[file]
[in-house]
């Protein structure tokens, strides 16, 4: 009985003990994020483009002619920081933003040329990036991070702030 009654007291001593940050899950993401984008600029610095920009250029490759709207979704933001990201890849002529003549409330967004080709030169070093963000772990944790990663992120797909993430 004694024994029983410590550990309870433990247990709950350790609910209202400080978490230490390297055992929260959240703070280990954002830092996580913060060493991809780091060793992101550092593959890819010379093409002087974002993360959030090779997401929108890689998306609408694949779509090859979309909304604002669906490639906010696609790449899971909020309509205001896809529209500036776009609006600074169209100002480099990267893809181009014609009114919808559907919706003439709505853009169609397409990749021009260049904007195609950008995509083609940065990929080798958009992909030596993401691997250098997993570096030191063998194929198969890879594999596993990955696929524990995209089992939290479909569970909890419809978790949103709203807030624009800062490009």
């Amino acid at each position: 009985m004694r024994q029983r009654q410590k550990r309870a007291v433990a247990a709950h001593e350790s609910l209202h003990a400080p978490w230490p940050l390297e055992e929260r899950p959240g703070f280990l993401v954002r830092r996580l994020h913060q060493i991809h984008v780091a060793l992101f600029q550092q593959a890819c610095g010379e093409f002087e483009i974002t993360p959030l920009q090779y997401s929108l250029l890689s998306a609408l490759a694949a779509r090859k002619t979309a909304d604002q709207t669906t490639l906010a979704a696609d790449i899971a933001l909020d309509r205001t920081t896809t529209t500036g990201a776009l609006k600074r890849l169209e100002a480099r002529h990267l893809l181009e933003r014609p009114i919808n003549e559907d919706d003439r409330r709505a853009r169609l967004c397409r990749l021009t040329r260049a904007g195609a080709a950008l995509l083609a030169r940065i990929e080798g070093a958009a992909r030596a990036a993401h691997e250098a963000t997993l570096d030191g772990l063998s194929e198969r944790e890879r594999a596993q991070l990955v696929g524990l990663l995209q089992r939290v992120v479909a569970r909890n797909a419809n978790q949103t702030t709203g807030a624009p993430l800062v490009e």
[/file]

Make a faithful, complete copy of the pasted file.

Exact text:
[in-house]
């Protein structure tokens, strides 16, 4: 009985003990994020483009002619920081933003040329990036991070702030 009654007291001593940050899950993401984008600029610095920009250029490759709207979704933001990201890849002529003549409330967004080709030169070093963000772990944790990663992120797909993430 004694024994029983410590550990309870433990247990709950350790609910209202400080978490230490390297055992929260959240703070280990954002830092996580913060060493991809780091060793992101550092593959890819010379093409002087974002993360959030090779997401929108890689998306609408694949779509090859979309909304604002669906490639906010696609790449899971909020309509205001896809529209500036776009609006600074169209100002480099990267893809181009014609009114919808559907919706003439709505853009169609397409990749021009260049904007195609950008995509083609940065990929080798958009992909030596993401691997250098997993570096030191063998194929198969890879594999596993990955696929524990995209089992939290479909569970909890419809978790949103709203807030624009800062490009």
């Amino acid at each position: 009985m004694r024994q029983r009654q410590k550990r309870a007291v433990a247990a709950h001593e350790s609910l209202h003990a400080p978490w230490p940050l390297e055992e929260r899950p959240g703070f280990l993401v954002r830092r996580l994020h913060q060493i991809h984008v780091a060793l992101f600029q550092q593959a890819c610095g010379e093409f002087e483009i974002t993360p959030l920009q090779y997401s929108l250029l890689s998306a609408l490759a694949a779509r090859k002619t979309a909304d604002q709207t669906t490639l906010a979704a696609d790449i899971a933001l909020d309509r205001t920081t896809t529209t500036g990201a776009l609006k600074r890849l169209e100002a480099r002529h990267l893809l181009e933003r014609p009114i919808n003549e559907d919706d003439r409330r709505a853009r169609l967004c397409r990749l021009t040329r260049a904007g195609a080709a950008l995509l083609a030169r940065i990929e080798g070093a958009a992909r030596a990036a993401h691997e250098a963000t997993l570096d030191g772990l063998s194929e198969r944790e890879r594999a596993q991070l990955v696929g524990l990663l995209q089992r939290v992120v479909a569970r909890n797909a419809n978790q949103t702030t709203g807030a624009p993430l800062v490009e």